By Ashley Zimmerman
By Dana Krangel
By John Hood
By Ashley Zimmerman
By David Von Bader
By Sayre Berman
By Steve Brennan
By Ashley Zimmerman
Blem, affable and wide-smiling, is far from typical herself. The youthful 40-something wants her age printed thusly: She celebrated the 12th anniversary of her 29th birthday last month. Tonight, the married mother of two sports a sequined baseball hat and matching jacket, looking more like a funked-up soccer mom than a veteran show promoter. In reality, she's both.
"I've been booking cover gigs for 15 years," Blem says. "January of '91, I started working at the talent agency of Musicians Exchange. I walked in off the street to get a job in there, and I worked on commission -- no salary, no benefits -- the entire time I was there."
At that point, Blem decided to do something the vast majority of talent bookers never do: go the honest route.
"In '98, I got my license from the Department of Business and Professional Regulations in Tallahassee," she explains. "If you're booking musicians and you're not in the band or the manager, you legally need the license to earn a commission." Betcha didn't know that one, sport.
Since then, she's developed a roster of more than 300 acts that play bars, nightclubs, restaurants, private parties, corporate events, Kwanzaa celebrations, and space shuttle launches across South Florida. "Everything: jazz, blues, reggae, Latin, Top 40, mariachi, bagpipe players, harpists, cellists," she says. "I may only call them once a year, but I have them at my disposal." It's a thriving business, and she loves the music, but All Original Music Thursdays offers something she couldn't get from booking cover bands at bank openings.
"It's to give something back to the bands," she says. "They have such beautiful music, and they just wanna play it. For me, it's truly a labor of love. For what I make from it, it's extremely time-consuming, and I just don't care."
Her labor of love charges no cover, provides professional sound to bands, and even pays them money to play each week. Quaint and cute like a proud mom, she even introduces each band member by name to the small crowd: "It's the recognition they deserve, and someone's gotta do it," she says. "Might as well be me."
Early on, it's Louis, Michael, Matt, and Kyle of Odd Man Out. Pop-punks of startling sophistication, these high schoolers recently returned from a breakout gig at New York's CBGB and are about to release a full-length called Sound of Adrenaline. Later, it's Russell, Mike, Lee, Lucie, and Tom of Lefty Lucie. When they go on around 11 p.m., the after-dinner crowd has thinned out; the leftovers are mainly friends of the band and grizzled drinkers too busy stirring their sauce to notice Lefty Lucie's soulful art rock. Even if the customers aren't into it, Sullivan's owner, Jim Nash, is thrilled with the music Blem has brought to the bar.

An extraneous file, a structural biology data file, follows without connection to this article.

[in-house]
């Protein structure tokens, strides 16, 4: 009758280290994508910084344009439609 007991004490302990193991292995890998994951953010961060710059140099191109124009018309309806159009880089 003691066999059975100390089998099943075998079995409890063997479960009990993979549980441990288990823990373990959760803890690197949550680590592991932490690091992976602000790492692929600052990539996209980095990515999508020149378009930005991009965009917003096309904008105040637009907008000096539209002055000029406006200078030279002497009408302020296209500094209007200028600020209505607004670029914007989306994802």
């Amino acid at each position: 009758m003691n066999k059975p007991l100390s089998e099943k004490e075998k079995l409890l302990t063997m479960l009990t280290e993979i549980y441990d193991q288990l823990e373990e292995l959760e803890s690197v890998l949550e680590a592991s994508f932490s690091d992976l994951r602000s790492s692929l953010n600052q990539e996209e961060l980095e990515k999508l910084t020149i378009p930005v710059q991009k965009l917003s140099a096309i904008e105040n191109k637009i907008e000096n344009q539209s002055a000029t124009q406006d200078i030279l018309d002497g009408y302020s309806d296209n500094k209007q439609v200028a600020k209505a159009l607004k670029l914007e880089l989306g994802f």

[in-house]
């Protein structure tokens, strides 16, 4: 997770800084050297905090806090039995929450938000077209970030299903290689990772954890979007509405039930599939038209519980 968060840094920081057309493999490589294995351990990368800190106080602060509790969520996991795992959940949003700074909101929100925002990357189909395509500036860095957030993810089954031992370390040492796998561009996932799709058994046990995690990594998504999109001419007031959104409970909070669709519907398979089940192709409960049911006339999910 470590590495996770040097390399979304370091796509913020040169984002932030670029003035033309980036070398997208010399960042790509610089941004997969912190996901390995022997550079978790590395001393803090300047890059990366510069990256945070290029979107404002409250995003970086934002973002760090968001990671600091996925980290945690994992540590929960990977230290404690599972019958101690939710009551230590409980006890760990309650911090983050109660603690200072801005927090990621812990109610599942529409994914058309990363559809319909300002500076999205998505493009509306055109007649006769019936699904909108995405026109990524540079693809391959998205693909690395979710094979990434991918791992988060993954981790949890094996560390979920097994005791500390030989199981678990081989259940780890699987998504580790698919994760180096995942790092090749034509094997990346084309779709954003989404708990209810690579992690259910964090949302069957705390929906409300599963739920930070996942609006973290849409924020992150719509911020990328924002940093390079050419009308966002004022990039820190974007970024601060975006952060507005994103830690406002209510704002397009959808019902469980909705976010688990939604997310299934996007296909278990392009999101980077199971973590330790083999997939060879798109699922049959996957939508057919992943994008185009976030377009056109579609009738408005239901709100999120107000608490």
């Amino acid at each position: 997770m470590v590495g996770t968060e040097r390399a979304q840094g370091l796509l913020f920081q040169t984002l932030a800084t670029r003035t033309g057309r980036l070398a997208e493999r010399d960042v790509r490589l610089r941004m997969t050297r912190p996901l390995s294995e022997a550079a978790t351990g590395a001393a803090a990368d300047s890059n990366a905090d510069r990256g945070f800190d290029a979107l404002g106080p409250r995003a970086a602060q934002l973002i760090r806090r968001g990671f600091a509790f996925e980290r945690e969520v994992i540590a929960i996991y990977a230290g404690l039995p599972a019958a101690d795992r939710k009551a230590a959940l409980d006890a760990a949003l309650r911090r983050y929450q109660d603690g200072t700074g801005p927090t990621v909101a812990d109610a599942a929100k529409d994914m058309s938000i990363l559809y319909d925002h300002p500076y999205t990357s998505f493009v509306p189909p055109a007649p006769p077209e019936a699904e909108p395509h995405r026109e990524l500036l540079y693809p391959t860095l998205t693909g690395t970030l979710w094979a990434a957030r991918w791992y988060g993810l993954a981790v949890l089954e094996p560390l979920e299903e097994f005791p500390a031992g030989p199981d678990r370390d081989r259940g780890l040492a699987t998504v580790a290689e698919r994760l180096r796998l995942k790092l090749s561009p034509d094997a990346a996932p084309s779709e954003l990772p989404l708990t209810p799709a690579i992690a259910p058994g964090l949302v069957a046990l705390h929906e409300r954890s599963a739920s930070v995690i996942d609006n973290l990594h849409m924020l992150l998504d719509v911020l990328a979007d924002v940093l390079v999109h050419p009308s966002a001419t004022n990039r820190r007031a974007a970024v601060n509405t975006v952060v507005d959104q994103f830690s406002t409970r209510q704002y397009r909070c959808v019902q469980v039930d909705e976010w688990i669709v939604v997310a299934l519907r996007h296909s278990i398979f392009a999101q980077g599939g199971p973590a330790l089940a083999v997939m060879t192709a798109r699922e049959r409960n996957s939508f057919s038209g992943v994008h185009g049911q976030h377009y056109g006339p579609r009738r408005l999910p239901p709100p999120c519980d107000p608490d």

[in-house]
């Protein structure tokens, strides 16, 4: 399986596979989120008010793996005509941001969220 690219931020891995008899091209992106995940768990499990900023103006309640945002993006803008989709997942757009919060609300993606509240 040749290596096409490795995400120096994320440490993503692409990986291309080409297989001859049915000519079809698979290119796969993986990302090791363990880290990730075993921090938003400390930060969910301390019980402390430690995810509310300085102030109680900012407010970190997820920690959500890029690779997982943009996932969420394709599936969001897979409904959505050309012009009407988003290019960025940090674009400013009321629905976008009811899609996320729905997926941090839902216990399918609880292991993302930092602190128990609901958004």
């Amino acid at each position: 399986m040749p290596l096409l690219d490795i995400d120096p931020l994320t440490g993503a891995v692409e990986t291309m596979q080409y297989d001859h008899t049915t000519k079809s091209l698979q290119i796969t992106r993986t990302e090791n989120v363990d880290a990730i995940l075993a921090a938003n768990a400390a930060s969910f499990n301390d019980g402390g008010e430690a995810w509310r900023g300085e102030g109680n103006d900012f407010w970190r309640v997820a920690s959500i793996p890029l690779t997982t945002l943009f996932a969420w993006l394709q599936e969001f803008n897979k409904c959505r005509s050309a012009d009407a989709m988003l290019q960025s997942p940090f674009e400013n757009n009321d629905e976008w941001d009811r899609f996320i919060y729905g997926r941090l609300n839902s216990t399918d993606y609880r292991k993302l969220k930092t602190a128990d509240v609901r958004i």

"The whole original-night thing got started by me cohosting an open-mic night with [local guitar virtuoso] Michael Bianco since July of last year," Blem says. She had been booking other gigs at Sullivan's throughout the week, but "the owner kept seeing all these people coming on Mondays, playing originals, and I kept saying, gimme a night to do original music. Now I'm psyched because I'm getting e-mails from management companies, from acts that are touring nationally, saying, 'I heard about your originals night,' and I'm like, 'Wow, that's so cool -- too bad I can't get the people in town to come. '"
Since they started in February, attendance at All Original Music Thursdays has been unpredictable. Some nights will see 100 people through the door, others ten. The diversity of talent Blem books -- from Broward jangle-rockers Stratosphere to Miami acoustic songbird Hope Littwin to semifamous, former Floridian/keys freak Robbie Gennet -- might end up working against her, as there's no solid theme for the series, let alone each night. But Blem is relying on artists to help with promotion, which she says just isn't happening. Half den mother, half impresario, she's concerned that her kids aren't doing for themselves, and they might suffer for it.
"I go beyond the call of duty to make sure they're happy," she says of the players she works with. "When there's a musician with a birthday, I'll bake a cake. When there's a musician that's pregnant, I'll throw a shower. I just love these guys, and I love the music. Sometimes I feel like I have 100 children."